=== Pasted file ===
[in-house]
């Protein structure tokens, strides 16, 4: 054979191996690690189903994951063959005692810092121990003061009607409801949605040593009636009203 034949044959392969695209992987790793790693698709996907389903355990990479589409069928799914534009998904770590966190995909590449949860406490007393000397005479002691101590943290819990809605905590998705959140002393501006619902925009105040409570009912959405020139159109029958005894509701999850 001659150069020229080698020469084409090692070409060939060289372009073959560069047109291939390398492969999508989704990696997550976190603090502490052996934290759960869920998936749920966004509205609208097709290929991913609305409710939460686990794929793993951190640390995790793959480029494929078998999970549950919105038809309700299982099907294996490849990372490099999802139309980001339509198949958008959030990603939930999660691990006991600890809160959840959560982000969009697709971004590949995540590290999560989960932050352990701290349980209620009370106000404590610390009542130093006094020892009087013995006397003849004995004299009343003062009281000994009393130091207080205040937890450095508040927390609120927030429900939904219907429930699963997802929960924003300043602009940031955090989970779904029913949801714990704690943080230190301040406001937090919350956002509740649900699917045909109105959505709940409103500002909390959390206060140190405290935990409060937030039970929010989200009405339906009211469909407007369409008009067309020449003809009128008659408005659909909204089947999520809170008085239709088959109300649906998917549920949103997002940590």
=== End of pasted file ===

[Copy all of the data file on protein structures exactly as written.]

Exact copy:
[in-house]
């Protein structure tokens, strides 16, 4: 054979191996690690189903994951063959005692810092121990003061009607409801949605040593009636009203 034949044959392969695209992987790793790693698709996907389903355990990479589409069928799914534009998904770590966190995909590449949860406490007393000397005479002691101590943290819990809605905590998705959140002393501006619902925009105040409570009912959405020139159109029958005894509701999850 001659150069020229080698020469084409090692070409060939060289372009073959560069047109291939390398492969999508989704990696997550976190603090502490052996934290759960869920998936749920966004509205609208097709290929991913609305409710939460686990794929793993951190640390995790793959480029494929078998999970549950919105038809309700299982099907294996490849990372490099999802139309980001339509198949958008959030990603939930999660691990006991600890809160959840959560982000969009697709971004590949995540590290999560989960932050352990701290349980209620009370106000404590610390009542130093006094020892009087013995006397003849004995004299009343003062009281000994009393130091207080205040937890450095508040927390609120927030429900939904219907429930699963997802929960924003300043602009940031955090989970779904029913949801714990704690943080230190301040406001937090919350956002509740649900699917045909109105959505709940409103500002909390959390206060140190405290935990409060937030039970929010989200009405339906009211469909407007369409008009067309020449003809009128008659408005659909909204089947999520809170008085239709088959109300649906998917549920949103997002940590």